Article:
Integrating Card Technology And Security
With the rise in demand for security in markets such as
education, Idesco Corp.has become more than just a
card manufacturer. The multi-million company is now
one of the largest security systems integrators in the New York
Business Solutions, March 2001 by Dan
In 1943, Andrew Schonzeit wasn't even born. However, the company he is
president/CEO of, Idesco Corp. (New York City), was just getting
year - by Schonzeit's grandfather. "The ID card business has been in my
for three generations," Schonzeit said. "In the 1940s, my grandfather
ID cards for the War Department via a cut and paste system." Commonly
the composite or film-based method, this system involved taking a
photo, cutting it out, and laminating it to a card-sized piece of
paper contained the person's name, ID number, and any other personal
information. This method of ID card manufacturing actually lasted as
standard in the industry until the early 1980s. It was at that time
first card printers and digital ID systems were introduced. One of the
distributors of this new technology was Idesco.
Today, Idesco employs 40 people (e.g. sales, service technicians,
support, marketing). The company is now recognized as more of a safety
security systems integrator rather than just an ID card manufacturer.
control equipment, closed-circuit TV cameras, laminating equipment, and
equipment (e.g. signs, tags, and locks) are all part of Idesco's
"Although security comprises more than 70% of our business, card
usually part of those solutions," Schonzeit explained. "Card printer
account for almost 40% of our revenue."
Making The Grade In School Security
It should be no surprise
anyone why the security market has gone through the roof in recent
publicized stories of shootings in schools, restaurants, and offices
created a culture obsessed with security and safety. Consequently, as
ID card printer suppliers, Idesco has experienced significant growth
trend. "In the past decade, the demand for increased security really
company in a new direction," Schonzeit said. "For instance, we now
services like on-site badging, card design, and database programming. In
particular, the education market offered us the largest opportunities."
Ten years ago, colleges and universities were almost the only
facilities that used ID cards. Today, high schools, elementary schools,
some daycare centers use ID cards both for children and staff. Moreover,
cards are being used for more than just identification. Some common
for ID cards in education include:
Business From More Than Just Word Of Mouth
- Student, staff, and visitor photo ID badges
- Controlled entry to an entire campus
- Registration processes/record keeping
- Meal programs
- Library/bookstore checkout
- Equipment (e.g. sports, audio visual)
- Activity passes (e.g. plays, dances, sporting events)
- Fundraising activities (e.g. coupons for use at area merchants)
- Vending machine purchases
- ATM cards
- Time and attendance
if a company is looking for an ID card printer in the New York area,
name will almost always be mentioned. Indeed, with 58 years of
company receives the majority of its business through word of mouth.
important, though, is getting customers to visit our huge showroom," he
"Once there, they can try the equipment firsthand. That makes a big
their decision making process."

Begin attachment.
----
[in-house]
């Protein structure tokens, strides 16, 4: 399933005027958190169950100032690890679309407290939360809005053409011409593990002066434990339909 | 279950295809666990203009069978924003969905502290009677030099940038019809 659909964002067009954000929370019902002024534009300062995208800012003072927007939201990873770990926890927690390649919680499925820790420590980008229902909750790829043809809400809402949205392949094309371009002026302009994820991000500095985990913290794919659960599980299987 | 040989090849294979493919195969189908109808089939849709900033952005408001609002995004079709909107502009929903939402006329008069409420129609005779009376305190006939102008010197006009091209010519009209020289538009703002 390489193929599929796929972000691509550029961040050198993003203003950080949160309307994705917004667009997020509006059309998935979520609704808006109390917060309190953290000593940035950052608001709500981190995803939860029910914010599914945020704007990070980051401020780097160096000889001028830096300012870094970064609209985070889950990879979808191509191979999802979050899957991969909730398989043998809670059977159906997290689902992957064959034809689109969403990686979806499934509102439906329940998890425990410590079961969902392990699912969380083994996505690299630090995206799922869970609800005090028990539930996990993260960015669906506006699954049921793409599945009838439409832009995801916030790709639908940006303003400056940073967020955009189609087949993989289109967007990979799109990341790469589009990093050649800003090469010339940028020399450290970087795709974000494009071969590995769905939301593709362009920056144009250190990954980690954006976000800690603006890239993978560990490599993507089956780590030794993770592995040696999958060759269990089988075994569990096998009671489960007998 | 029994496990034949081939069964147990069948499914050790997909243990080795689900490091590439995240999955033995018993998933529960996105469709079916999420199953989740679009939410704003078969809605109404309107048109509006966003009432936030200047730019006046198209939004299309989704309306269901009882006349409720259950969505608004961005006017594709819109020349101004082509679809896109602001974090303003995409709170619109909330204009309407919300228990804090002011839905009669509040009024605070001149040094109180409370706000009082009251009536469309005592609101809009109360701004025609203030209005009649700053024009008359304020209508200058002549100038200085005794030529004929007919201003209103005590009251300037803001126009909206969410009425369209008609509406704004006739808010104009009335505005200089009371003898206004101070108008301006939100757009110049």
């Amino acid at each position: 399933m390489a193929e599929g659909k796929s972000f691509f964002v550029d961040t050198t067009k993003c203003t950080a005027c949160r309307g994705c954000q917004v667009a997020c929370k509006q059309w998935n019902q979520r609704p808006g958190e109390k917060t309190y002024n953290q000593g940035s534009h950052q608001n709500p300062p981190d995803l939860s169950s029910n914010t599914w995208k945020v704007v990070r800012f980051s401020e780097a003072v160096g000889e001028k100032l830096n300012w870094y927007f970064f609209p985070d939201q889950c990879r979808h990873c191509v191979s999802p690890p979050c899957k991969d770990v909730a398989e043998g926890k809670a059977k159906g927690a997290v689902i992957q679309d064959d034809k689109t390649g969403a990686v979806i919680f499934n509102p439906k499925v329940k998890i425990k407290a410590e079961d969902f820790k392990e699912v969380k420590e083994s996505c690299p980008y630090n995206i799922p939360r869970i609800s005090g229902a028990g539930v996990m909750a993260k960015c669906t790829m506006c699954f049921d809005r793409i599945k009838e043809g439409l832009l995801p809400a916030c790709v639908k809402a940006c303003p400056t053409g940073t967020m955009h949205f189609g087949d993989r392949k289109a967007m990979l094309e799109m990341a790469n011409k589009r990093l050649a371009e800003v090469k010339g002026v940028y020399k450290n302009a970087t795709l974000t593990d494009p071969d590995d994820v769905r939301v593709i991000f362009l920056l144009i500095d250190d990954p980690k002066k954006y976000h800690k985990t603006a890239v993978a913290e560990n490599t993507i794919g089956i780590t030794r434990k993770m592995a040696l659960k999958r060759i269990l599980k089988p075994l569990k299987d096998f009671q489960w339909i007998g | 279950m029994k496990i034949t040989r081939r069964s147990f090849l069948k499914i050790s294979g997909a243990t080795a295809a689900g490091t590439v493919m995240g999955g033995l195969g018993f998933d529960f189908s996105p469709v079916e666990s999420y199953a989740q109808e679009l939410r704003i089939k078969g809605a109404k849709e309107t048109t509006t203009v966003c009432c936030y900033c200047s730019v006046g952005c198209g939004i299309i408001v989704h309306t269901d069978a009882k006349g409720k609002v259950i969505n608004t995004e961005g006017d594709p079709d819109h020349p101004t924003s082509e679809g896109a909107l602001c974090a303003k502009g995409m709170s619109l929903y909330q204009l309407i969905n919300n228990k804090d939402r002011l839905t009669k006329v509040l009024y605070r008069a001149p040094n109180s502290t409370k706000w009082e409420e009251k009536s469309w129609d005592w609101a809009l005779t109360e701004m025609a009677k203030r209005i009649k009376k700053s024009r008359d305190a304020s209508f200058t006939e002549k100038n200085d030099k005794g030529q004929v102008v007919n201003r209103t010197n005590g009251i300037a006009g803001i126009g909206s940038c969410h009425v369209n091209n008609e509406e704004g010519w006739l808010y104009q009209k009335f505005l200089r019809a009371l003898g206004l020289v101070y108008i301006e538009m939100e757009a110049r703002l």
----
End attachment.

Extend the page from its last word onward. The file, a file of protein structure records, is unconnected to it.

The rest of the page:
Idesco also gets leads from its vendors and from Pro-ID, a
organization of card printer companies. In addition, the company
10% of its leads from relationships with electricians, general
engineers, security companies, and alarm companies. "These kinds of
usually involved with new construction or renovations," he explained.
"Residential security, which includes card access to buildings and
garages, is big business. That's why we even go to some real estate
shows." For any of these projects, Schonzeit said it is important to
the number of personnel using the cards and the size of the building(s).
addition, the type and location of the equipment and the level of
required should be determined. Since security is an intangible concept,
integrators need to translate it into financial savings when discussing a
client's return on investment.
Beating The Competition By Selling More Than Price
grandfather was making ID cards (and up until the 1980s), the initial
for a film-based system was relatively low. Unfortunately, the time,
individual cost per card was high with this method. Plus, these cards
easily counterfeited. Digital printing changed all of that. However, now
Schonzeit fears that card printers are becoming so affordable (e.g.
some vendors may soon choose to sell direct through retail stores. This
especially disconcerting to him since Idesco acts as a distributor for
integrators nationwide. "We typically sell one or two printers to a
corporate business or another integrator," he explained. As examples, he
the United Nations, the New York Yankees and Mets, the U.S. Open, and
hospitals in the New York area.
Many of Idesco's competitors offer low priced products direct
via Web sites.
In 2000, Schonzeit decided to redesign his company's Web site (it
hits per month). Through a partnership with Thomas Register (New York),
now has e-commerce capabilities. Nevertheless, Schonzeit doesn't expect
to account for more than 5% of sales. "The biggest mistake our
is assuming that a low markup is the way to go for easy sales. They're
selling the service, which is really what creates a long-lasting
Schonzeit is a savvy businessman. He realizes that despite his
reputation, change is inherent for continued success. Technology
like the current focus on security in education come and go. "This is a
business," he said. "But I can tell you from personal experience, it is
recession-proof. You've got to develop, and more importantly, maintain
relationships. If that's the key to good business, then we must be doing